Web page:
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Nouns morphologically distinguish two grammatical cases, core and oblique. This morphological case is marked in the case-number complex that is suffixed to the noun. On top of that, two are specified in the core case by using word order and/or postposed particles.
The core case is used for the main arguments of the verb (subject and direct object). The oblique case is explained below.
The semantic roles for nouns in the core case are called Agentive and Patientive (or just Agent and Patient -- from now on A and P). Transitive verbs take A-subjects and P-objects. Intransitive verbs mark their subjects as either A or P (usually depending on semantic considerations), in a fixed way that is part of the definition of the verb. Therefore, Terbian can be termed an active split-S language.
For a given verb, word order and context are usually sufficient to distinguish A from P. Objects should always be marked if fronted or otherwise replaced from their usual slot directly after the verb. Objects that are proposition-final tend to be left unmarked.
The particle that marks the Agentive role is ye. The particle that marks the Patientive role is kos. Many speakers make these clitic and shorten them to -y and -ks, respectively. Personal pronouns, as well as deictics, have special Agentive and Patientive forms.
In informal or colloquial speech (not necessarily uneducated) the role particles are dropped altogether when word order suffices to make it clear which noun phrase is the agent and which is the patient. In these cases they are stated only for emphasis and/or when the usual word order is changed. The examples below all use the longer form.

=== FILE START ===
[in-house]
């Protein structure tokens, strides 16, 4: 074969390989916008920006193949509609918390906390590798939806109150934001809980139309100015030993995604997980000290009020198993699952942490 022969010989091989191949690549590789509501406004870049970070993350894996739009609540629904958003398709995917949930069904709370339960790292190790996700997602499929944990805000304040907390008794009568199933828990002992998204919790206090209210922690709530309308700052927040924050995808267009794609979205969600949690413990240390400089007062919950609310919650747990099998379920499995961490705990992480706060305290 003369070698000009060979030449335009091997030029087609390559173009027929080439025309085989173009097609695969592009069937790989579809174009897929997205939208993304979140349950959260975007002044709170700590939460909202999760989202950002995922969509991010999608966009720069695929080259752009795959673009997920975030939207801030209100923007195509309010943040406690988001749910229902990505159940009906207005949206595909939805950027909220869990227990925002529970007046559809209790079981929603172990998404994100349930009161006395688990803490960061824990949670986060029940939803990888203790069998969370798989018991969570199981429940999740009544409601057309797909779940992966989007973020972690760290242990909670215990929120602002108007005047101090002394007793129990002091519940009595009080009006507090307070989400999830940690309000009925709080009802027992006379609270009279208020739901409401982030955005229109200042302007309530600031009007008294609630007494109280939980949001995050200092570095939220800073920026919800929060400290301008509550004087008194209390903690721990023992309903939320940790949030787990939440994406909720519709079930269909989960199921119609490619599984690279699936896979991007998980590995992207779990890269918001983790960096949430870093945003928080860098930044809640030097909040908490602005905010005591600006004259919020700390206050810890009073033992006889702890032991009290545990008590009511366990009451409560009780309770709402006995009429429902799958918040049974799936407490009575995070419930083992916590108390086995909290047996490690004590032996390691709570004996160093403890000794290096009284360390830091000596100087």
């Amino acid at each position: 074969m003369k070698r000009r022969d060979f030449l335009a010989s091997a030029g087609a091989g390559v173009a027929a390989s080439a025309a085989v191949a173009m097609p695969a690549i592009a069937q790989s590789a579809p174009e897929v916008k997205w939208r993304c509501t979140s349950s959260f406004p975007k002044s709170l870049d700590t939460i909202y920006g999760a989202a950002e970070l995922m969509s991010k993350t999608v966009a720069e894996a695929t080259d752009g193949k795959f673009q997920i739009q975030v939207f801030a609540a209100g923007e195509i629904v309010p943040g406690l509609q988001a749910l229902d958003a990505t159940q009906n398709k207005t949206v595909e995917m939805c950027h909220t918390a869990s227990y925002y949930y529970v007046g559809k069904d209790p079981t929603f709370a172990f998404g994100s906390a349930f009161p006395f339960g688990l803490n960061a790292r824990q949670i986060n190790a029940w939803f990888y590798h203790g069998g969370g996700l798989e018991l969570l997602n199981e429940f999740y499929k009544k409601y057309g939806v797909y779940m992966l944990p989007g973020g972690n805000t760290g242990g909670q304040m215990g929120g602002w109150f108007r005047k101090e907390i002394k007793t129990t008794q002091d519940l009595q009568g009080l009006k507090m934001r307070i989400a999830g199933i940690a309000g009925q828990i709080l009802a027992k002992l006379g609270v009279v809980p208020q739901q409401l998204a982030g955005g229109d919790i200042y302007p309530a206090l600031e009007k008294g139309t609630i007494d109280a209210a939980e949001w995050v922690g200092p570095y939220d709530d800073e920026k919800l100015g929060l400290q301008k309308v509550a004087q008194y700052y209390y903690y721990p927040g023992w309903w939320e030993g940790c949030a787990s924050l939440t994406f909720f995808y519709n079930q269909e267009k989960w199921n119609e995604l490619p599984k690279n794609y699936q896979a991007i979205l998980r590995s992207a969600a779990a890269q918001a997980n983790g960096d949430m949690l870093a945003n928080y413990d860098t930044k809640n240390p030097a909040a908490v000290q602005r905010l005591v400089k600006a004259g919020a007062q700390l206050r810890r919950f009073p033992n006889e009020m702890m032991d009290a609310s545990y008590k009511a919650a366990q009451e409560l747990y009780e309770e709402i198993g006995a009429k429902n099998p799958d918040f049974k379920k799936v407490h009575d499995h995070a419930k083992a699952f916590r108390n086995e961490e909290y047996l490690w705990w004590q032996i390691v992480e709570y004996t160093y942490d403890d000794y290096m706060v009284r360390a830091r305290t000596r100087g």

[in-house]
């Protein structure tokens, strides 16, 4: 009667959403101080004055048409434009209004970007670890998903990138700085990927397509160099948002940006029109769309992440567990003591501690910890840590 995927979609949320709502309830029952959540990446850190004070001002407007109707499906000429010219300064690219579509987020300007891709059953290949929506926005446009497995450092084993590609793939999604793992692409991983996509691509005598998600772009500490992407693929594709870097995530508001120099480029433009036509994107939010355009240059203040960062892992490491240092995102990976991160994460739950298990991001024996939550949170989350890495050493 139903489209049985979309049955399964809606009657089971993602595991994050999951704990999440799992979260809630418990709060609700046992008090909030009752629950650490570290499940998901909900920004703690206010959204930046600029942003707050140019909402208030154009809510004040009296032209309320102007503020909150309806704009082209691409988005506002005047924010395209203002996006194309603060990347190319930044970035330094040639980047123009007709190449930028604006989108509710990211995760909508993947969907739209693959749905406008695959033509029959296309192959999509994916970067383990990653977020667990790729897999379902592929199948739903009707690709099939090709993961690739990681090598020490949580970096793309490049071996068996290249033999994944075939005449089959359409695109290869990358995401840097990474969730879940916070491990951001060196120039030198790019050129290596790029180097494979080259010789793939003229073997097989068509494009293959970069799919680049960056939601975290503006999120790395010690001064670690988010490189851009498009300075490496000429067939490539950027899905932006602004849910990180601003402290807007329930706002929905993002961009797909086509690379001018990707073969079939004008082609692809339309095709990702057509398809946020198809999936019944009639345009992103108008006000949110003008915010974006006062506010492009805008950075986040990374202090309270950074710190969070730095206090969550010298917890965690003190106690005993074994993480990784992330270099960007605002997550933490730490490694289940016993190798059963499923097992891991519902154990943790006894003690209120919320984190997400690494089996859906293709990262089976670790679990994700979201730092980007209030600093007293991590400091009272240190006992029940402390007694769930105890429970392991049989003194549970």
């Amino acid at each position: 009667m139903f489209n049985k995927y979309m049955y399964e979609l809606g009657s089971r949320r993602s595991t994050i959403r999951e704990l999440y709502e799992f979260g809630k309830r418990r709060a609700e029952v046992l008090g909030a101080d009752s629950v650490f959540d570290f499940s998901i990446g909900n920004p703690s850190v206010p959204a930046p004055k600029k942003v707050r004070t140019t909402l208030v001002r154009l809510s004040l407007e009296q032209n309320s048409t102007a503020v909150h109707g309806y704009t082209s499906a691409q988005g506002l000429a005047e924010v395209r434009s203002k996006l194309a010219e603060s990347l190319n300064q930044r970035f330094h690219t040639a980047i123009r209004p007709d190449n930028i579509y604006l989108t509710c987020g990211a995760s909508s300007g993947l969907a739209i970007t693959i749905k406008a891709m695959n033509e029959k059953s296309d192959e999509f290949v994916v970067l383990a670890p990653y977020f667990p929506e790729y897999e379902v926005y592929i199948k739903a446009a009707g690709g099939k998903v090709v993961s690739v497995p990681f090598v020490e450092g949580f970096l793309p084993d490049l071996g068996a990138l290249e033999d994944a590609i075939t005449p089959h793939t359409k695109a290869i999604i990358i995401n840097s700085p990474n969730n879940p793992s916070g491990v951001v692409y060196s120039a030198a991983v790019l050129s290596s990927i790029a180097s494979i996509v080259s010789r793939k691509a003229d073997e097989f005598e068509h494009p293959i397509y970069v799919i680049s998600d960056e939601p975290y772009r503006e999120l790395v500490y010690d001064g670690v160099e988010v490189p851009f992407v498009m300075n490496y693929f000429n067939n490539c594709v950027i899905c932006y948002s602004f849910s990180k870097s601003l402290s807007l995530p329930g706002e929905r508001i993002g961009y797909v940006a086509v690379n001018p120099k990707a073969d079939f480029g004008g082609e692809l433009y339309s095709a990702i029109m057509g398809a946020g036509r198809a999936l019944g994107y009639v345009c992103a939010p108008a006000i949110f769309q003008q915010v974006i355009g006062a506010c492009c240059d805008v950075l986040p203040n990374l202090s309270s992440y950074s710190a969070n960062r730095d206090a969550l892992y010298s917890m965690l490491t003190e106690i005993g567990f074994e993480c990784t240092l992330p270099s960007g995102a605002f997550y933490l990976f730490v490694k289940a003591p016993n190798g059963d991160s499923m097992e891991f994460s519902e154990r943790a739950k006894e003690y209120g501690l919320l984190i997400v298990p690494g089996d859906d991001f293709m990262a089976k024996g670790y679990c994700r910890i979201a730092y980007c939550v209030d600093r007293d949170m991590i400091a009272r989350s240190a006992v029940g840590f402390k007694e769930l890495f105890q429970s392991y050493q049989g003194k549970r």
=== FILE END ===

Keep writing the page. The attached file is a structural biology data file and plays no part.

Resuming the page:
1. Bardr ye agyot ĕppĕl kos. bard-r ye 0- agy -o -t ĕppĕl-0 kos man -SC A SNO-close-SN-PRF door -SC P man (agent) has closed door (patient) 2. Ĕppĕl kos agyakwos. ĕppĕl-0 kos agy -akw-o -s door -SC P close-MPV-SN-PRS door (patient) is closed 3. Zemsr kos nullo io sīgebo ar. zems-r kos null -o -0 i -o sīgeb-o ar cat -SC P sleep-SN-PRS that-SO mat -SO on cat (patient) sleeps on that mat (oblique)
Example #2 has the verb in the mediopassive voice, which will be explained in the verbs section. In this case, it transforms the dynamic verb ‘close’ into a static verb ‘be closed’.
The oblique case is used on its own, marking a subordinate noun, as a very general genitive or associative case, or a compounding operator. For example: nama zdenu ‘women’s tears’, kanta mĕls ‘stream of drops’.
The oblique case also governs all postpositions: stālō ar ‘in the lake’, jekkjeto ssē ‘like a diamond’. Curiously, this pattern is exactly what would be expected if postpositions where in fact nouns, and accordingly, postpositions can be inflected for oblique case to form a relative clause: stālō aro namr ‘the woman (that is) in the lake’.